‘Students must work hard, success will follow ’
Srinagar, Jul 24: An assistant Professor at Department of Food Technology of Islamic University of Science &Technology (IUST) Awantipora, Dr Basharat Nabi Dar has been appointed as expert on the joint panel of WHO & FAO on the prevention and control microbiological hazards in fresh fruits and vegetables.
Dar will work as an expert member in the Food and Agriculture Organization (FAO) of the United Nations and WHO for JEMRA initially for a period of two years.
Dar while talking with news agency Kashmir News Observer (KNO) said that it is a matter of honour to be associated with an apex body and policy making body at global level.
“See this is the apex body and policy making body at a global level, so to be associated with it in any capacity is a matter of honor,” he said.
Dar is a graduate in agricultural sciences and did his MS and PhD in food technology. He started his professional career in 2012 as Assistant Professor of Food Technology at IUST, Awantipora, India. He has been a visiting scientist at the Institute of Food Science, Cornell University, USA under the CV Raman Fellowship of the University Grants Commission, India.
He is the recipient of the UGC research Award 2014-16 in the field of Agricultural sciences. He is the coordinator of the food testing laboratory sponsored by the Ministry of Food Processing and Industries, India. He is also associated with several research projects as a PI/Co-PI/member.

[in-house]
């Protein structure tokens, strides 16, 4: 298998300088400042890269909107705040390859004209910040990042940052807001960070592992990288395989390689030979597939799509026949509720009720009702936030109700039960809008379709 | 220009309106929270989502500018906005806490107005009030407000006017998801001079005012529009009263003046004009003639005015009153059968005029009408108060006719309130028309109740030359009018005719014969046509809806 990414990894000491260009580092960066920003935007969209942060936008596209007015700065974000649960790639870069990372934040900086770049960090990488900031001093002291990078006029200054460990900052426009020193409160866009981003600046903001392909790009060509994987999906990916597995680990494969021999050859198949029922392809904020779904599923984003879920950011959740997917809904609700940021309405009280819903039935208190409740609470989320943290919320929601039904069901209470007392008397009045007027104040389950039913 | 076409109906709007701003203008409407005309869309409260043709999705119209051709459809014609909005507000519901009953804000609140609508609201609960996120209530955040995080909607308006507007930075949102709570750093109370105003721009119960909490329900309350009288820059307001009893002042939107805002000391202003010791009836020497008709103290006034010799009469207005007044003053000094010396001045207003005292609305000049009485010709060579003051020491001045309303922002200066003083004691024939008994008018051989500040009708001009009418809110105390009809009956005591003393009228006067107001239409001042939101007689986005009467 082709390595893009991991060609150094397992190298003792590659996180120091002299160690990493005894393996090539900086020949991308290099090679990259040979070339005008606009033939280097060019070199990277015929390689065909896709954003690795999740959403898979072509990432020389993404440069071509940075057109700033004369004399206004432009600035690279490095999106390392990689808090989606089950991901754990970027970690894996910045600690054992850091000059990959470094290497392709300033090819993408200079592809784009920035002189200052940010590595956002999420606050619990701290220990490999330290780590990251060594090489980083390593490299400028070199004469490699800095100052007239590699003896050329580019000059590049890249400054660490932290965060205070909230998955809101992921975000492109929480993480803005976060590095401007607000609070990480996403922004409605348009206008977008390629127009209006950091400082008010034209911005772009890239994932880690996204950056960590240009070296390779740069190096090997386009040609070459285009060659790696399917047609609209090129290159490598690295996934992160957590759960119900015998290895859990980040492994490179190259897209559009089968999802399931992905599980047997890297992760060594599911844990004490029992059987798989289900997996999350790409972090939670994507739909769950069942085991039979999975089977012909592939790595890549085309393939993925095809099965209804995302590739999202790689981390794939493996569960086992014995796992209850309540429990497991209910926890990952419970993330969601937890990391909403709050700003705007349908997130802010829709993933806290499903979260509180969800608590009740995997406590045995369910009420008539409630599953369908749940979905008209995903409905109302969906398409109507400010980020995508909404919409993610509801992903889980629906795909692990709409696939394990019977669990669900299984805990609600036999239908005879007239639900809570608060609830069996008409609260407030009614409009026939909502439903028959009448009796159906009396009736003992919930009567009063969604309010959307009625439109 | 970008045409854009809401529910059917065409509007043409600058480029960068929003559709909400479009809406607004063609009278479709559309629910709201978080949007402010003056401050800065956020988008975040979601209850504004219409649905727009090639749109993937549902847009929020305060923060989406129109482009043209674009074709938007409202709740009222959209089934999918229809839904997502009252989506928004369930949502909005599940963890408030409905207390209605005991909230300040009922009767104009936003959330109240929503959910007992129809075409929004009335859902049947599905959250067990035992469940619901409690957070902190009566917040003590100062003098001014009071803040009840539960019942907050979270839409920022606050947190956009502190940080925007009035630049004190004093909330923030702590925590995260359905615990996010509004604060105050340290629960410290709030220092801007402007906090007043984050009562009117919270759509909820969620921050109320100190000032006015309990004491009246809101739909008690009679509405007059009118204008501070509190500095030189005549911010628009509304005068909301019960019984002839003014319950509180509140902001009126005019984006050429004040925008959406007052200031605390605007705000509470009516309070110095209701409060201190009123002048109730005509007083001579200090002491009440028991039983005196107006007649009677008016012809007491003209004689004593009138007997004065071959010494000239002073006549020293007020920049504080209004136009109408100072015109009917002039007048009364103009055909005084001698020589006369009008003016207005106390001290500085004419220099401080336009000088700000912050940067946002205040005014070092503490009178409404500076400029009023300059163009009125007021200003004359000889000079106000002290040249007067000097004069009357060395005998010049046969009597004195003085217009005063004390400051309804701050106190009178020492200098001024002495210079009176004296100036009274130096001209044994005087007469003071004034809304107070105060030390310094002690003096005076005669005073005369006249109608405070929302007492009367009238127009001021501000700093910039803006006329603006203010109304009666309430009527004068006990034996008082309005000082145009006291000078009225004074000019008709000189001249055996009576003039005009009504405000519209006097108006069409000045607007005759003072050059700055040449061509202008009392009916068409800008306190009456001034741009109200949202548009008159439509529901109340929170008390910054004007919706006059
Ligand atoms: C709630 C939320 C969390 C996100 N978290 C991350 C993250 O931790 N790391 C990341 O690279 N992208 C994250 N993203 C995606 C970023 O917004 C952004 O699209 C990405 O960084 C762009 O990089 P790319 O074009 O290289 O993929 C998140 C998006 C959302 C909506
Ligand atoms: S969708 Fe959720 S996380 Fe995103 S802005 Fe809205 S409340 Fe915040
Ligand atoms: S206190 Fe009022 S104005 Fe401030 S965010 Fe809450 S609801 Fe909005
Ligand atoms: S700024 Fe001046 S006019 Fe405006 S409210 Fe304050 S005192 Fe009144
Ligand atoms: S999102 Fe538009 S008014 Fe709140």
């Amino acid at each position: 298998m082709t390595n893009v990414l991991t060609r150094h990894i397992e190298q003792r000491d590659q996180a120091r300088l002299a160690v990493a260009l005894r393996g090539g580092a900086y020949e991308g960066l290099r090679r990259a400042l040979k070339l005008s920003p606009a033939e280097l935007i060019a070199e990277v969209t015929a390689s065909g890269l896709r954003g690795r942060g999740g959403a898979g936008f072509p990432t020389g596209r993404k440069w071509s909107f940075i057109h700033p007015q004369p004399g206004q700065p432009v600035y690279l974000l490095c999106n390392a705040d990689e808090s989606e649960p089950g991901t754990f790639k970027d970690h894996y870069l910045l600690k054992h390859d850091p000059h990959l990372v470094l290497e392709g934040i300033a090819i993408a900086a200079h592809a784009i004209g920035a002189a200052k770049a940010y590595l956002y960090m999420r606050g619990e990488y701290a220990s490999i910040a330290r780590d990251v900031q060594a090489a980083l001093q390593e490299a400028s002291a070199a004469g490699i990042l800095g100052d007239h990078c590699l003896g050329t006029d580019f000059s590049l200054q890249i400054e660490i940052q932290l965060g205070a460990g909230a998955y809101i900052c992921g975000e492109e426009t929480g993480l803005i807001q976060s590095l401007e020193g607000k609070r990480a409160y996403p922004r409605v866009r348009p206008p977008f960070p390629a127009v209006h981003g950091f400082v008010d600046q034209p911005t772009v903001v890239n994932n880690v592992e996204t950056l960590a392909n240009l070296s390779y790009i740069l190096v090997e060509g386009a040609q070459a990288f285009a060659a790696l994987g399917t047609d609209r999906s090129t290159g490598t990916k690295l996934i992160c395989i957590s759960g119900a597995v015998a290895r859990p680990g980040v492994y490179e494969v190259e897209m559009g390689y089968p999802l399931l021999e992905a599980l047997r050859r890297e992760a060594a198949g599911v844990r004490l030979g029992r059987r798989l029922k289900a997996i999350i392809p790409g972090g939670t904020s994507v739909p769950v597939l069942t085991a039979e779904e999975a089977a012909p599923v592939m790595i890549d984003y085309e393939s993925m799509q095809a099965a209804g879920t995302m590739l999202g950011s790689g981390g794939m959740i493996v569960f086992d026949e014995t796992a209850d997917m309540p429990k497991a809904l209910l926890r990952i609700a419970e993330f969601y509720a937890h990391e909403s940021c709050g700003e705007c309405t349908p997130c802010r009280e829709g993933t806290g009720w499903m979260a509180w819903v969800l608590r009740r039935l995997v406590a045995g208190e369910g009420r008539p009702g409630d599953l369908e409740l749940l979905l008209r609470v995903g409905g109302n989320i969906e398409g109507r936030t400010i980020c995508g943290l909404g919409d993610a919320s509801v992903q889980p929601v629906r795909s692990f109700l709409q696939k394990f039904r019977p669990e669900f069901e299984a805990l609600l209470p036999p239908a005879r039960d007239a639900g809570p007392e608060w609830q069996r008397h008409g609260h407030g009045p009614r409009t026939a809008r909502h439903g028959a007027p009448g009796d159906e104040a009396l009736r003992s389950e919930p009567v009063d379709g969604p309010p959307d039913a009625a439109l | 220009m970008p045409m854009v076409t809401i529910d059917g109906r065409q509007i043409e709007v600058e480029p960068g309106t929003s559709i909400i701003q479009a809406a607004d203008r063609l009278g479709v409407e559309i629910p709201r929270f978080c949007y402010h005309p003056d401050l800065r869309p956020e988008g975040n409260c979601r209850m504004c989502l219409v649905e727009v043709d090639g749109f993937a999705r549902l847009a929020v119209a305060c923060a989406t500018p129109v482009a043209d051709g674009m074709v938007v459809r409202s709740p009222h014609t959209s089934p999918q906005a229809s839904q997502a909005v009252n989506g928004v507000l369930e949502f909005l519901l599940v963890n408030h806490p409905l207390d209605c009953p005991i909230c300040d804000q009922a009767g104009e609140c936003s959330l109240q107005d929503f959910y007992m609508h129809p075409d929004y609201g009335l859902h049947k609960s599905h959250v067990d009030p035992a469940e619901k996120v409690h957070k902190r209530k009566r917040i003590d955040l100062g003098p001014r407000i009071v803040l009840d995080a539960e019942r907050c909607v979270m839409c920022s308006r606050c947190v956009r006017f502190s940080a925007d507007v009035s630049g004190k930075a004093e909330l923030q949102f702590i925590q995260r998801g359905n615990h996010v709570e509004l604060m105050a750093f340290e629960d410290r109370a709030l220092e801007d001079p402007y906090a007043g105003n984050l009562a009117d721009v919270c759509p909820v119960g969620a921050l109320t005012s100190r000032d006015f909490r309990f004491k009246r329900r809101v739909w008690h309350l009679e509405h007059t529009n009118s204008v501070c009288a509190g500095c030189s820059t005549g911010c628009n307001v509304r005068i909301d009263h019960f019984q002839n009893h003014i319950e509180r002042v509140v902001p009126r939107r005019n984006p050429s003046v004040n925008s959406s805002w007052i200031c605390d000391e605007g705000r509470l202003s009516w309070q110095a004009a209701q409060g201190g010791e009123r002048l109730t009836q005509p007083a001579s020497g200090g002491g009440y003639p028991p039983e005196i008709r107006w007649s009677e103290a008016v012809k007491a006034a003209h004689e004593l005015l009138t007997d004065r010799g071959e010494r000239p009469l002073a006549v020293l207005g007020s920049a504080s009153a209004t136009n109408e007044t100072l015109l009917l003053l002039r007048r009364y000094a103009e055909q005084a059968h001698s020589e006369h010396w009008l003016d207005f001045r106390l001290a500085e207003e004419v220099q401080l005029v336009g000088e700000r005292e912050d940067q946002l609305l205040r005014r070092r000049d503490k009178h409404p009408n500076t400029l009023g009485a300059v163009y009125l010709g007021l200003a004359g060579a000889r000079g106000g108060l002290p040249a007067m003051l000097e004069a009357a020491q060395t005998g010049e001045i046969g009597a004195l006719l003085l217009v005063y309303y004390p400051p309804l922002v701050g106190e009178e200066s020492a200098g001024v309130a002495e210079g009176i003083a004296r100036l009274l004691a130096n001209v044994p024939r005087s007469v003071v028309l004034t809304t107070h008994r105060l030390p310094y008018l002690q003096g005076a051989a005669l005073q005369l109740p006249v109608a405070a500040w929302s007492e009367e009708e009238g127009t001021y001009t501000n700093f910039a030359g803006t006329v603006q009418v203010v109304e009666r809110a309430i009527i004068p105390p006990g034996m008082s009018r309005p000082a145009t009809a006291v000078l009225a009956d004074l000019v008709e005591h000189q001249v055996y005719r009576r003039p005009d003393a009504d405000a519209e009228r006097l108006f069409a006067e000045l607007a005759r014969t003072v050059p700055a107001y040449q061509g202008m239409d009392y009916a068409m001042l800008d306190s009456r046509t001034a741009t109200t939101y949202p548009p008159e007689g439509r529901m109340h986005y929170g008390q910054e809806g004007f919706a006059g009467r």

Recognition of his contributions has provided ample opportunities to collaborate, present talks, interact with professionals and has an active presence in public policy discourse through his position as a technical expert to the government.
His research group works on the valorization of food waste, byproducts, underutilized and minor fruits and vegetables. These studies involve the integration of the chemical and life sciences to understand the complexities of the food systems and provide solutions to challenges in their utilization as part of food security and safety. He has editorship of five books and has more than 90 publications in his field.
“My message to the students is work hard and be honest with your assignments, success will follow,” Dar said.
Pertinently, the Joint FAO/WHO expert meetings on Microbiological Risk Assessment (JEMRA) began in 2000 in response to requests from the Codex Alimentarius Commission and FAO and WHO Member Countries and the increasing need for risk based scientific advice on microbiological food safety issues.
JEMRA aims to develop and optimise the utility of Microbiological Risk Assessment (MRA) as a tool to inform actions and decisions aimed at improving food safety and to make it equally available to bother developing and developed countries.
Microbiological risk management is a dynamic process, using data inputs and decision-making parameters that may change over time.
As microbiological food safety issues are brought to the attention of risk managers, there needs to be a systematic preliminary process that brings particular issues into focus and guides further action.
Using microbiological risk assessment in food safety risk management is an area that is still developing. For MRA to become a truly useful decision-support tool there is a need for risk managers to understand when and how it can be used—(KNO)